But it served its purpose by popularly jumpstarting the notion within the industry that comics might just appeal to a general audience after all, as a form as much as specific content, even if that was largely abandoned by the traditional comics business the instant the financial worm turned. Didn't matter. The future we live in now was already set in motion.
Moving from a magazine economy to a book economy? Check. But when we imagine these things beforehand, we tend to envision a natural progression – a willing surrender to "inexorable logic" - rather than the seemingly inevitable whining, stumbling, kicking and scratching, and, ultimately, trickling into the new condition. (Which is no different from anything else in life, but one always hopes for the best, know what I mean?) Currently the industry is amusingly schizophrenic, both lusting after a graphic novel market that's likely already expanding beyond the capacity of a readership to absorb it (but we shall see; appetites could be bottomless) while clinging desperately, despite steadily shrinking audiences, to the standard comic book, alternately as a universe-building tool and/or a feeder system for graphic novels (or, in more recent days, film/TV pitches).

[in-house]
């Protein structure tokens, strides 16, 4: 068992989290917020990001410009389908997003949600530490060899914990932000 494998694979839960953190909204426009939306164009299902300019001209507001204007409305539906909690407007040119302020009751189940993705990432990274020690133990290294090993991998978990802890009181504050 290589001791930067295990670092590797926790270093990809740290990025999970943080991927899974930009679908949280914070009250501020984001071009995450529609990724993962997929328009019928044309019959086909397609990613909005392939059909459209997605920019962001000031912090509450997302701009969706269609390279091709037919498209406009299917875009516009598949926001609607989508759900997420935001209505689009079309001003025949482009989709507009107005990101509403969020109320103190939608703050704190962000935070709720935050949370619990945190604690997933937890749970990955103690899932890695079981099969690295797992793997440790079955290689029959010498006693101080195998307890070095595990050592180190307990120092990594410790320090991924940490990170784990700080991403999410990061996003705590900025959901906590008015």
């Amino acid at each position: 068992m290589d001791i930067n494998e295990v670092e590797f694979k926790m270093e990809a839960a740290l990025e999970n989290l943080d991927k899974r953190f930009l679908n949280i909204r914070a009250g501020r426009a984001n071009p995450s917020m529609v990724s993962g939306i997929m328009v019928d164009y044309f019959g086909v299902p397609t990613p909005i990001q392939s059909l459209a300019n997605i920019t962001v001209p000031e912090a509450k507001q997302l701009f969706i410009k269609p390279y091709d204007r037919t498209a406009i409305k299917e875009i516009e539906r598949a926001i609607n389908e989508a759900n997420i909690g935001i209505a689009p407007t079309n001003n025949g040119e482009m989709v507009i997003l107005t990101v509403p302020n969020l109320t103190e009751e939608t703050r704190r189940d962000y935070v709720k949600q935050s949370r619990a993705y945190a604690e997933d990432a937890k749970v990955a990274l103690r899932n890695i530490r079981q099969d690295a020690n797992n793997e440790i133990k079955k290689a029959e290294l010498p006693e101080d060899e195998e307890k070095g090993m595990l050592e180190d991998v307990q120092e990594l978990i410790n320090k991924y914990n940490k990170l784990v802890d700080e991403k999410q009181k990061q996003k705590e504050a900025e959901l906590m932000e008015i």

Which brings us to event publishing. Almost 20 years ago it was obvious this was where the business was heading: one-shots, limited series, original graphic novels, not to mention gimmick publishing, tie-ins, inclusive crossovers, exclusive crossovers. For awhile there, new monthly titles simply didn't survive; even today, most don't see their first birthdays and of those that do few see their second. Most long running monthly titles only survive because the economics of the business have changed enough to keep them marginally profitable despite badly depleted sales, largely via often more profitable trade paperback collections or, if the company is big enough (only a handful are), amortization of costs across the publisher's line.